EMERITUS training programme is about to begin

CIFAL Malaga launches a new operational training on environmental safety within the European EMERITUS project
EME training

Another milestone for the EMERITUS project lies ahead of us; a new training programme CIFAL Malaga will deliver at the EMERITUS June Event held at the former Calvarina base from 25th to 27th June and hosted by Fondazione SAFE.

The training is aimed at police authorities and other security professionals from Spain, Italy, Greece, Romania, Moldova and Kosovo. It is focused on the investigation and prevention of environmental crimes (related to waste), combining theoretical aspects and practical simulations to train end users to use the platform EMERITUS has developed and the related technologies.

These exercises will validate both the platform and the protocol, through simulations based on four realistic Use Cases (heterogeneous and increasingly complex). They will take advantage of the shared willingness of law enforcement (LEAs) and border guard (BGs) authorities to focus on ad hoc demonstration sites, with the additional availability of partners’ simulation facilities. Validation of the platform and protocol will result in the developing of a set of evidence-based recommendations for policymakers and decision-makers.

In order to propose tailored training programmess to the participants, a training needs assessment was carried out to understand current trends in environmental crime training, frequency of training, and topics covered. Tailor-made workshops were held in each participating country with LEAs, border guards, police units and other professionals involved in the fight against and prevention of environmental crime to identify in detail the needs, gaps and emerging trends. Some of the feedback received indicated the need for more focus on the EU legal framework, sampling of contaminated areas, economic damage calculations, use of new technologies and coordination of actions to combat and prevent environmental crime.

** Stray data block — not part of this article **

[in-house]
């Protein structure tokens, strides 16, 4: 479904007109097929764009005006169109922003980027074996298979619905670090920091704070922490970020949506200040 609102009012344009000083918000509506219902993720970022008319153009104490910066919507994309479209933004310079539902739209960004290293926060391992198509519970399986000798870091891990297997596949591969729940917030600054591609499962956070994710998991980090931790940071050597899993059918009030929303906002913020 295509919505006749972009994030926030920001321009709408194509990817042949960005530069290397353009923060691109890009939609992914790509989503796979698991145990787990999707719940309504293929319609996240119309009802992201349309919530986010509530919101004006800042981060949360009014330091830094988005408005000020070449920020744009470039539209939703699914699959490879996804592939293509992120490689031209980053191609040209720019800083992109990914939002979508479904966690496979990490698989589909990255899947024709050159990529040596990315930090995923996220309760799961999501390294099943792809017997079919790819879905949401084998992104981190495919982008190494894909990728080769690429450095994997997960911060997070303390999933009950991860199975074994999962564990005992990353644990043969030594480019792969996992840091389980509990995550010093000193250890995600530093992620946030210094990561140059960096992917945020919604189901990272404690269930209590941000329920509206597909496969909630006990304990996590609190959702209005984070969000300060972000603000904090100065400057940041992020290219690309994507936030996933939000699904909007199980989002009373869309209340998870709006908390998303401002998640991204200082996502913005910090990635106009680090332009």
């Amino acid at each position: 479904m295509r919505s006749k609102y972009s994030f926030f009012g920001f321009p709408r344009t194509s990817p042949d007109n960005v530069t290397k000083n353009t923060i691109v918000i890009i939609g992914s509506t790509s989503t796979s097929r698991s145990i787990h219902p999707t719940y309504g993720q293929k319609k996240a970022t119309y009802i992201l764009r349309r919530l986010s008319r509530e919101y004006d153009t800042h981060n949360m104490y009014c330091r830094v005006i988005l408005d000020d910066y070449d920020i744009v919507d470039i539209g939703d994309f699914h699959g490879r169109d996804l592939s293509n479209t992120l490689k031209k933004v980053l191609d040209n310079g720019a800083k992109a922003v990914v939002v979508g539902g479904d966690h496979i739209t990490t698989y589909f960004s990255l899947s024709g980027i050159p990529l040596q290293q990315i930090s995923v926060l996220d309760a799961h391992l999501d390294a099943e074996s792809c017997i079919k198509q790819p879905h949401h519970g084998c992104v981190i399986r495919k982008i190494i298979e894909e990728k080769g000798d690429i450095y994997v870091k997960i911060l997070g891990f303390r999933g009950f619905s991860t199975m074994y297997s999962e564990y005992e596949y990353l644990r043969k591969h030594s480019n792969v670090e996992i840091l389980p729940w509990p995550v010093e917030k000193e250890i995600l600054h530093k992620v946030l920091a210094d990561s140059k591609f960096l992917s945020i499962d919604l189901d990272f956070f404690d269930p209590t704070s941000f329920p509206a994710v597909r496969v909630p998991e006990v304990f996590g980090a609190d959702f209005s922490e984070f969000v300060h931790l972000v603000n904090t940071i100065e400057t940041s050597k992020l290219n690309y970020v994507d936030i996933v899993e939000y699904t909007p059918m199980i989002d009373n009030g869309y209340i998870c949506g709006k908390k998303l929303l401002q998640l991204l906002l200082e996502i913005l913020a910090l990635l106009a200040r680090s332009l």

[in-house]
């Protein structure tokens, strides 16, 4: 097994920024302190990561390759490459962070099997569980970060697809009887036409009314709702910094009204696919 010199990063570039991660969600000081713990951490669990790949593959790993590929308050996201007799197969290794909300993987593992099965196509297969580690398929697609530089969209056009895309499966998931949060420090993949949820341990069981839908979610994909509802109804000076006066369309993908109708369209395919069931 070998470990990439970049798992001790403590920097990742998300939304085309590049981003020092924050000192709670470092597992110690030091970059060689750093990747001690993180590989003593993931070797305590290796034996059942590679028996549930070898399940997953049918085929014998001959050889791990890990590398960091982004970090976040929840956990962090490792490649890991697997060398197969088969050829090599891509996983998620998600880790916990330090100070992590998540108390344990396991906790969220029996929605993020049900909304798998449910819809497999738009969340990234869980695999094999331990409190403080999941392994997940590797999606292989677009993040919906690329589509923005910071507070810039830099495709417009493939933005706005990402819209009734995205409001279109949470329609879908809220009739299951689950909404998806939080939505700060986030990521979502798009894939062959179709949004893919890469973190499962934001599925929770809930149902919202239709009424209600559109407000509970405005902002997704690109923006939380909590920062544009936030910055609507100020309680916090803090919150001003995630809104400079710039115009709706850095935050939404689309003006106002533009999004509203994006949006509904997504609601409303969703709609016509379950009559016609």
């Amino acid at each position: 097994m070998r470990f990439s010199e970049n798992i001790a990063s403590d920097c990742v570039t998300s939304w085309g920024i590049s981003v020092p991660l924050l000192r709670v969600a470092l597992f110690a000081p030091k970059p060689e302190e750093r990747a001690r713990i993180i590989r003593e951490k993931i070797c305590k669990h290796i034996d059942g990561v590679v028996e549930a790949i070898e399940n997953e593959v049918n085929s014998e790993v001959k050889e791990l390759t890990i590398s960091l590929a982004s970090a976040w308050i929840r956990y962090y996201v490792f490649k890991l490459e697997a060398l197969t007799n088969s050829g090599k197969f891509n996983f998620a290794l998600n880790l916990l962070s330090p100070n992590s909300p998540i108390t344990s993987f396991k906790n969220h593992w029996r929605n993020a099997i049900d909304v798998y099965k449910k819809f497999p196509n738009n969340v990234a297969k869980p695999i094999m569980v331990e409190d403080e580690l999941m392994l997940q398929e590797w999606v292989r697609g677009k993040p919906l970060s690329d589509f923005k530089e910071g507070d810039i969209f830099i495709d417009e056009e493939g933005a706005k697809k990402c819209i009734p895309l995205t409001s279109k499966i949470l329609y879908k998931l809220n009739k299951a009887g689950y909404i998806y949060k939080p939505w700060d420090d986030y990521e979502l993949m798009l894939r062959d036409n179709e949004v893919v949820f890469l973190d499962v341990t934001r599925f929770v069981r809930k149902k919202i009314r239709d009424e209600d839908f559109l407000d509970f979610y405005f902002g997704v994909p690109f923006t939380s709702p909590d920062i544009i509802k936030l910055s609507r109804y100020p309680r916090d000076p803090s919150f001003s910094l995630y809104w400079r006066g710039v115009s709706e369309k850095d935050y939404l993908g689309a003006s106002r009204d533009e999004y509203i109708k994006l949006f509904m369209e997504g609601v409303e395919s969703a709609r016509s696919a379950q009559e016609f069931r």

Based on these results, a detailed training programme will be carried out, and it will be centred on two main pillars: theoretical knowledge (online and face-to-face) and practical application (physical exercises, tests, demonstrations).  The training programme will be delivered in 3 phases, with the 1st phase in Italy covering international environmental principles and international instruments on environmental crime, international and EU legal frameworks on waste and pollution crime, organised crime, corruption and money laundering related to waste and pollution crime, and environmental damage in waste crime. The 2nd stage of the training will take place in Greece and the 3rd and final stage will take place in Malaga, where the CIFAL Malaga/UNITAR certificates will be awarded.


The rationale for the EMERITUS training programme

Environmental crimes despite being very lucrative, have few penalties and are often more difficult to detect compared to other more traditional forms of organised crime. These crimes pose a high risk to the environment, climate and health, and are highly harmful to society as a whole. One of the core outcomes of EMERITUS is the creation of a training programme for police authorities and other security practitioners focused on environmental crimes investigation.

The training programme is intended to improve LEAs/BGs’ specialised knowledge and practical experience in the use of advanced technologies such as drones and satellite images for forensic purposes, in line with a tailored investigation protocol. As such, the training programme will complement the EMERITUS platform as core tool to empower LEA/BGs to actually use the tool in operative conditions.

LEAs and other security professionals need new means, both technological and intelligent, to prevent and combat illegal activities related to the environment, such as illegal dumping of waste, waste trafficking and illegal trade in refrigerants, including ozone-depleting gases and hydrofluorocarbons (HFCs).

Innovative solutions are needed to help law enforcement and other relevant security professionals find pollutants intentionally discharged into land and water (e.g. by developing or improving existing technologies capable of differentiating such substances from non-polluting components, possibly with remote sensing approaches), to detect hazardous waste (e.g. fuel or electronic equipment) and to have a complete intelligence picture of this type of crime (such as the modus operandi of the criminal organizations involved in this type of crime, both online and offline).